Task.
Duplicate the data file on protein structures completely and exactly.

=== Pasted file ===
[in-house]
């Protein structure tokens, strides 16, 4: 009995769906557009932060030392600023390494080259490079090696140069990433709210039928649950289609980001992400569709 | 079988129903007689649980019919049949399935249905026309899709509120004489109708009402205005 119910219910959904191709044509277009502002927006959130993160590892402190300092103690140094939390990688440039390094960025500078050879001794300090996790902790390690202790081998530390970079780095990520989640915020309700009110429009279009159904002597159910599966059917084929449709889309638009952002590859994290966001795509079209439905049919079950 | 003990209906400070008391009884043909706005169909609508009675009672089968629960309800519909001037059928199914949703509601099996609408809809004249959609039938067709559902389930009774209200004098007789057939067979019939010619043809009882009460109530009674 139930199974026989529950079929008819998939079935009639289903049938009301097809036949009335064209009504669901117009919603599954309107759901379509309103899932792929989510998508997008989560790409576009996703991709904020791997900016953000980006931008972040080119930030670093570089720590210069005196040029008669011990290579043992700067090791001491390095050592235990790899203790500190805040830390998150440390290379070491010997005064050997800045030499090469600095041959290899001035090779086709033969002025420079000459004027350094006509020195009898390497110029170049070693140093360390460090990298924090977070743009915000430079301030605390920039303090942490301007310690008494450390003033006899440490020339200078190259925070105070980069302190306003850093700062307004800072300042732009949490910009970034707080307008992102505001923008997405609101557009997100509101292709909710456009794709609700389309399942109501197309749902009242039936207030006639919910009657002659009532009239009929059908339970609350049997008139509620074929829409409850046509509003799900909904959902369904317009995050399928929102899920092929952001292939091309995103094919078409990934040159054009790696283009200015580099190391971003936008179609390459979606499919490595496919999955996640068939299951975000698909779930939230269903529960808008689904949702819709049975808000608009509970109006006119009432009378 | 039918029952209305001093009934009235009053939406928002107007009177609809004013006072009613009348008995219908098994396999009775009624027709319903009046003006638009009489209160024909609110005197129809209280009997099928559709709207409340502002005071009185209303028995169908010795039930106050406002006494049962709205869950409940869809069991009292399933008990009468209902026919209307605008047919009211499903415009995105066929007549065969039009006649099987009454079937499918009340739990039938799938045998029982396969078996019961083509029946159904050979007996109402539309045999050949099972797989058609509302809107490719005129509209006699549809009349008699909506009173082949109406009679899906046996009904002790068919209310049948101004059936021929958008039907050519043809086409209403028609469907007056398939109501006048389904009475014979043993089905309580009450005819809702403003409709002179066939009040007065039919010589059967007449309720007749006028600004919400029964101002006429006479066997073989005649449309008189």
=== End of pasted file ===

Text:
[in-house]
């Protein structure tokens, strides 16, 4: 009995769906557009932060030392600023390494080259490079090696140069990433709210039928649950289609980001992400569709 | 079988129903007689649980019919049949399935249905026309899709509120004489109708009402205005 119910219910959904191709044509277009502002927006959130993160590892402190300092103690140094939390990688440039390094960025500078050879001794300090996790902790390690202790081998530390970079780095990520989640915020309700009110429009279009159904002597159910599966059917084929449709889309638009952002590859994290966001795509079209439905049919079950 | 003990209906400070008391009884043909706005169909609508009675009672089968629960309800519909001037059928199914949703509601099996609408809809004249959609039938067709559902389930009774209200004098007789057939067979019939010619043809009882009460109530009674 139930199974026989529950079929008819998939079935009639289903049938009301097809036949009335064209009504669901117009919603599954309107759901379509309103899932792929989510998508997008989560790409576009996703991709904020791997900016953000980006931008972040080119930030670093570089720590210069005196040029008669011990290579043992700067090791001491390095050592235990790899203790500190805040830390998150440390290379070491010997005064050997800045030499090469600095041959290899001035090779086709033969002025420079000459004027350094006509020195009898390497110029170049070693140093360390460090990298924090977070743009915000430079301030605390920039303090942490301007310690008494450390003033006899440490020339200078190259925070105070980069302190306003850093700062307004800072300042732009949490910009970034707080307008992102505001923008997405609101557009997100509101292709909710456009794709609700389309399942109501197309749902009242039936207030006639919910009657002659009532009239009929059908339970609350049997008139509620074929829409409850046509509003799900909904959902369904317009995050399928929102899920092929952001292939091309995103094919078409990934040159054009790696283009200015580099190391971003936008179609390459979606499919490595496919999955996640068939299951975000698909779930939230269903529960808008689904949702819709049975808000608009509970109006006119009432009378 | 039918029952209305001093009934009235009053939406928002107007009177609809004013006072009613009348008995219908098994396999009775009624027709319903009046003006638009009489209160024909609110005197129809209280009997099928559709709207409340502002005071009185209303028995169908010795039930106050406002006494049962709205869950409940869809069991009292399933008990009468209902026919209307605008047919009211499903415009995105066929007549065969039009006649099987009454079937499918009340739990039938799938045998029982396969078996019961083509029946159904050979007996109402539309045999050949099972797989058609509302809107490719005129509209006699549809009349008699909506009173082949109406009679899906046996009904002790068919209310049948101004059936021929958008039907050519043809086409209403028609469907007056398939109501006048389904009475014979043993089905309580009450005819809702403003409709002179066939009040007065039919010589059967007449309720007749006028600004919400029964101002006429006479066997073989005649449309008189």